This is a high level overview of self publishing. In my experience, the path sort of goes like this:

IDEA: Self explanatory. You have an idea. The easy part. Ideas are a dime a dozen.
PRODUCTION: Writing the script, doing the art (or having it drawn), lettering, all that stuff. Still easy. It can get expensive, if you're not drawing the book yourself, but there's a saying: if the problem can be fixed with money, it isn't really a problem. Raising the money might be tough but there are ways around that, if you're really serious about producing the comic book.
PUBLISHING: Basically, the printing of physical copies of your comic book. Digital distribution is a thing now but the vast majority of comics are still sold the old fashioned way: floppy magazines. We aren't talking about submitting to publishers; that would not be self publishing (obviously).
SELLING: ...The tough part. How do you sell the book? If you ran a Kickstarter, once the book is in the hands of the backers, how do you get it beyond that audience? Selling has two parts, near as I can tell:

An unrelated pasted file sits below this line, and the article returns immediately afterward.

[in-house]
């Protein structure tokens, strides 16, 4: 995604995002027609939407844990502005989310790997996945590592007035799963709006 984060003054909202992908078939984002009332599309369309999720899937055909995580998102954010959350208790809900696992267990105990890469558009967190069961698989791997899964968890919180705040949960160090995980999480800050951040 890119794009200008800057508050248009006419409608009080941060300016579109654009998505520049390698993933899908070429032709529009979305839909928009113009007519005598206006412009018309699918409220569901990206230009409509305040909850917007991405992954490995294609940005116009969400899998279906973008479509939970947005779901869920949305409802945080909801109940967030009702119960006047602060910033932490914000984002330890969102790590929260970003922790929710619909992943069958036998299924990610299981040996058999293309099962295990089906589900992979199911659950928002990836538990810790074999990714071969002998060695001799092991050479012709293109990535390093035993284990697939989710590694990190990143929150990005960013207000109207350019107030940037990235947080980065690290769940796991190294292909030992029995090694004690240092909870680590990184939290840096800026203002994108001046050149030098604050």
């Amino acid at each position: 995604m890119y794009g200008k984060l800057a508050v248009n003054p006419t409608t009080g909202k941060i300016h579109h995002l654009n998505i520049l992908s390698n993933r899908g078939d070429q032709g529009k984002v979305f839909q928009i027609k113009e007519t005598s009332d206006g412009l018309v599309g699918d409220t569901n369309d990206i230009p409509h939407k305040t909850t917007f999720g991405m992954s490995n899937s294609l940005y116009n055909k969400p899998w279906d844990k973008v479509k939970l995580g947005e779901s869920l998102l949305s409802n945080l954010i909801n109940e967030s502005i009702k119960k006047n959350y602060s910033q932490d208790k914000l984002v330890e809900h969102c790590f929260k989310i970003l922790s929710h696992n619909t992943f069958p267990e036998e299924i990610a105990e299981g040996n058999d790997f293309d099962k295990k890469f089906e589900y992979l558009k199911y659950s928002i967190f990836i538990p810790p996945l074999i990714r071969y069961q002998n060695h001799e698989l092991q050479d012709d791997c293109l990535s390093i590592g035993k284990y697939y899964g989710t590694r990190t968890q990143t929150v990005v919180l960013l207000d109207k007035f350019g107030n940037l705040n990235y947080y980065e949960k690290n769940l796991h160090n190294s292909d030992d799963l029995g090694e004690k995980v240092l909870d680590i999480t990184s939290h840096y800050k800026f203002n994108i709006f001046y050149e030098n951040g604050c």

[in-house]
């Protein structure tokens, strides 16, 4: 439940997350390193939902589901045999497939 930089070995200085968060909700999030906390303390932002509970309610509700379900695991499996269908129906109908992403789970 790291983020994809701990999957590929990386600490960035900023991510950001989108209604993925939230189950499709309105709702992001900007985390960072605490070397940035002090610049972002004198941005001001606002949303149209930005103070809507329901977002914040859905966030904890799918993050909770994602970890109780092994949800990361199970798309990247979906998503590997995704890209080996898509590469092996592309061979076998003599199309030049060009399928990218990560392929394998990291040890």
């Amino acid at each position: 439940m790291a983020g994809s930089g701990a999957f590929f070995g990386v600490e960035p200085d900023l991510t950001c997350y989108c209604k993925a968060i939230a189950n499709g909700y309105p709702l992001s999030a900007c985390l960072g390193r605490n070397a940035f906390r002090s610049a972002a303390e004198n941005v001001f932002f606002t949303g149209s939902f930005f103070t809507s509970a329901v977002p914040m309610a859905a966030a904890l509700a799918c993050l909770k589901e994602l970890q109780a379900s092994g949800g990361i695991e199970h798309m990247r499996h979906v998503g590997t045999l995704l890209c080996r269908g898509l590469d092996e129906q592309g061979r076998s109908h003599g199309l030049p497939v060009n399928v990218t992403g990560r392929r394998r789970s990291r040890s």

...Those last two are the toughest nuts of all to crack. Even distribution isn't impossible; if you can get Diamond to carry the book - and if it's of professional quality, they'll probably at least take a chance on it - distribution isn't so tough. Marketing is, though. It's hard to figure out, and it's EXPENSIVE. There's a reason major movie studios spend half of whatever they spent on producing the movie to market it.

So this is just part one of this how-to guide, which isn't really how to self publish so much as it is how I went about it. I won't really be covering the idea part, because who's qualified to tell you whether your idea is good or not? Next week I'll talk about production of the actual comic - everything that happens before the book is printed.

Hope to see you then!

Thursday, November 20, 2014

Five months later...

Has it been THAT LONG since my last post? Yikes! I've been so active on the Toaster Guy Facebook page that I'm afraid I let the blog languish in obscurity. Let's kickstart it again!

Speaking of Kickstart... the campaign to crowd-fund the second volume of The Strange Adventures of Toaster Guy was unsuccessful. I raised about the same amount of money I did the first time around, which was about a third of what I needed to turn Toaster Guy into something with more market appeal - namely, coloring it.

But because I am thick-skulled, volume two will go ahead... it just might be a little while.